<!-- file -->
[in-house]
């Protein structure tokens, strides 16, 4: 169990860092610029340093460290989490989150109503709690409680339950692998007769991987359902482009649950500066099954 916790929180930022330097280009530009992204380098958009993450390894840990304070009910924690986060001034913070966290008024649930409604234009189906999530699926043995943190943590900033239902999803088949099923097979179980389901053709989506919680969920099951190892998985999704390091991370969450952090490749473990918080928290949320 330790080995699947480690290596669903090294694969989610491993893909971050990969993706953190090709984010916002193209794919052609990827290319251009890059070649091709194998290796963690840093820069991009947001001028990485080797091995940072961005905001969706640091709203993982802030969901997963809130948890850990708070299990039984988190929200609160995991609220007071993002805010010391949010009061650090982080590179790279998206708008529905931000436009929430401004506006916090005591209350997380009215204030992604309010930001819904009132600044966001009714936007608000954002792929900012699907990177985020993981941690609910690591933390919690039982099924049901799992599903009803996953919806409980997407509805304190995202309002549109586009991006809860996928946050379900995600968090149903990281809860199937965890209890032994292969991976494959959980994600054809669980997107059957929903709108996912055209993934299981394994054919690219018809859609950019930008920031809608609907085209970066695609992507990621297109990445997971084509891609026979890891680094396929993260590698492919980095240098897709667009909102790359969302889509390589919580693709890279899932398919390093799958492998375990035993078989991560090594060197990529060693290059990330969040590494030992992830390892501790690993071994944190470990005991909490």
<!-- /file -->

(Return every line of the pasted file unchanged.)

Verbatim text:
[in-house]
């Protein structure tokens, strides 16, 4: 169990860092610029340093460290989490989150109503709690409680339950692998007769991987359902482009649950500066099954 916790929180930022330097280009530009992204380098958009993450390894840990304070009910924690986060001034913070966290008024649930409604234009189906999530699926043995943190943590900033239902999803088949099923097979179980389901053709989506919680969920099951190892998985999704390091991370969450952090490749473990918080928290949320 330790080995699947480690290596669903090294694969989610491993893909971050990969993706953190090709984010916002193209794919052609990827290319251009890059070649091709194998290796963690840093820069991009947001001028990485080797091995940072961005905001969706640091709203993982802030969901997963809130948890850990708070299990039984988190929200609160995991609220007071993002805010010391949010009061650090982080590179790279998206708008529905931000436009929430401004506006916090005591209350997380009215204030992604309010930001819904009132600044966001009714936007608000954002792929900012699907990177985020993981941690609910690591933390919690039982099924049901799992599903009803996953919806409980997407509805304190995202309002549109586009991006809860996928946050379900995600968090149903990281809860199937965890209890032994292969991976494959959980994600054809669980997107059957929903709108996912055209993934299981394994054919690219018809859609950019930008920031809608609907085209970066695609992507990621297109990445997971084509891609026979890891680094396929993260590698492919980095240098897709667009909102790359969302889509390589919580693709890279899932398919390093799958492998375990035993078989991560090594060197990529060693290059990330969040590494030992992830390892501790690993071994944190470990005991909490």